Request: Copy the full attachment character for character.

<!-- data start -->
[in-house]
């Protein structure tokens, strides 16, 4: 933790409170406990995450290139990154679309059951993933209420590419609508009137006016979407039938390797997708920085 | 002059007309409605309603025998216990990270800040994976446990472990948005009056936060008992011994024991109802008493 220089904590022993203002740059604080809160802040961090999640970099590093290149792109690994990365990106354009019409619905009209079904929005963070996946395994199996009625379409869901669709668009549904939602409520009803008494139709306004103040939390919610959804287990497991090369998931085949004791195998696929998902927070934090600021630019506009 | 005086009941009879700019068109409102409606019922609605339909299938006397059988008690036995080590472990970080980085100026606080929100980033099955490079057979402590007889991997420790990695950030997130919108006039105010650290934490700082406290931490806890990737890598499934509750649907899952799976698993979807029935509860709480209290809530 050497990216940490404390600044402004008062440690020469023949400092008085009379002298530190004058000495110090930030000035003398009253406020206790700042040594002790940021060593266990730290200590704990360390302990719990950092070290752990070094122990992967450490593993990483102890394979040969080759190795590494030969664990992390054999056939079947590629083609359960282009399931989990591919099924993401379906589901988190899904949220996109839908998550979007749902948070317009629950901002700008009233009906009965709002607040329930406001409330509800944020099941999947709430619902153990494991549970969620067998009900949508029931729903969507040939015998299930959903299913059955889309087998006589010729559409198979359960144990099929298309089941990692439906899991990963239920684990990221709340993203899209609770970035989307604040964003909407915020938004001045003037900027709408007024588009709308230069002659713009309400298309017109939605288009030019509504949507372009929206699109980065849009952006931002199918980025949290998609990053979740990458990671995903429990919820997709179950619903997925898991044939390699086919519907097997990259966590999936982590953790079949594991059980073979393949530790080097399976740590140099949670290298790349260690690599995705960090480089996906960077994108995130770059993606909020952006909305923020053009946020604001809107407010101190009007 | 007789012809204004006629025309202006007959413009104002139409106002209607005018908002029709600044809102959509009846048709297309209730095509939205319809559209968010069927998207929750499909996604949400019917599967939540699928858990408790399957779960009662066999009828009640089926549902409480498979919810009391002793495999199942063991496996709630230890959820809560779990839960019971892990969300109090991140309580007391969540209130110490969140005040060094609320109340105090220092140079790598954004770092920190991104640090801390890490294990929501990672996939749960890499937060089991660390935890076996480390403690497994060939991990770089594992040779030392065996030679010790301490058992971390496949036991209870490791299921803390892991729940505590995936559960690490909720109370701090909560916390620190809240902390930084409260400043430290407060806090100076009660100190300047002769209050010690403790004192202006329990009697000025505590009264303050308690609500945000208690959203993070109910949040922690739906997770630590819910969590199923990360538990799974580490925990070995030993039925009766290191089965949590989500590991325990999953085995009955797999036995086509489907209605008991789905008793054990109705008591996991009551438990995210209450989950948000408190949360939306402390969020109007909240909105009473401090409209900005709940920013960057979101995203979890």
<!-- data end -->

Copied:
[in-house]
């Protein structure tokens, strides 16, 4: 933790409170406990995450290139990154679309059951993933209420590419609508009137006016979407039938390797997708920085 | 002059007309409605309603025998216990990270800040994976446990472990948005009056936060008992011994024991109802008493 220089904590022993203002740059604080809160802040961090999640970099590093290149792109690994990365990106354009019409619905009209079904929005963070996946395994199996009625379409869901669709668009549904939602409520009803008494139709306004103040939390919610959804287990497991090369998931085949004791195998696929998902927070934090600021630019506009 | 005086009941009879700019068109409102409606019922609605339909299938006397059988008690036995080590472990970080980085100026606080929100980033099955490079057979402590007889991997420790990695950030997130919108006039105010650290934490700082406290931490806890990737890598499934509750649907899952799976698993979807029935509860709480209290809530 050497990216940490404390600044402004008062440690020469023949400092008085009379002298530190004058000495110090930030000035003398009253406020206790700042040594002790940021060593266990730290200590704990360390302990719990950092070290752990070094122990992967450490593993990483102890394979040969080759190795590494030969664990992390054999056939079947590629083609359960282009399931989990591919099924993401379906589901988190899904949220996109839908998550979007749902948070317009629950901002700008009233009906009965709002607040329930406001409330509800944020099941999947709430619902153990494991549970969620067998009900949508029931729903969507040939015998299930959903299913059955889309087998006589010729559409198979359960144990099929298309089941990692439906899991990963239920684990990221709340993203899209609770970035989307604040964003909407915020938004001045003037900027709408007024588009709308230069002659713009309400298309017109939605288009030019509504949507372009929206699109980065849009952006931002199918980025949290998609990053979740990458990671995903429990919820997709179950619903997925898991044939390699086919519907097997990259966590999936982590953790079949594991059980073979393949530790080097399976740590140099949670290298790349260690690599995705960090480089996906960077994108995130770059993606909020952006909305923020053009946020604001809107407010101190009007 | 007789012809204004006629025309202006007959413009104002139409106002209607005018908002029709600044809102959509009846048709297309209730095509939205319809559209968010069927998207929750499909996604949400019917599967939540699928858990408790399957779960009662066999009828009640089926549902409480498979919810009391002793495999199942063991496996709630230890959820809560779990839960019971892990969300109090991140309580007391969540209130110490969140005040060094609320109340105090220092140079790598954004770092920190991104640090801390890490294990929501990672996939749960890499937060089991660390935890076996480390403690497994060939991990770089594992040779030392065996030679010790301490058992971390496949036991209870490791299921803390892991729940505590995936559960690490909720109370701090909560916390620190809240902390930084409260400043430290407060806090100076009660100190300047002769209050010690403790004192202006329990009697000025505590009264303050308690609500945000208690959203993070109910949040922690739906997770630590819910969590199923990360538990799974580490925990070995030993039925009766290191089965949590989500590991325990999953085995009955797999036995086509489907209605008991789905008793054990109705008591996991009551438990995210209450989950948000408190949360939306402390969020109007909240909105009473401090409209900005709940920013960057979101995203979890």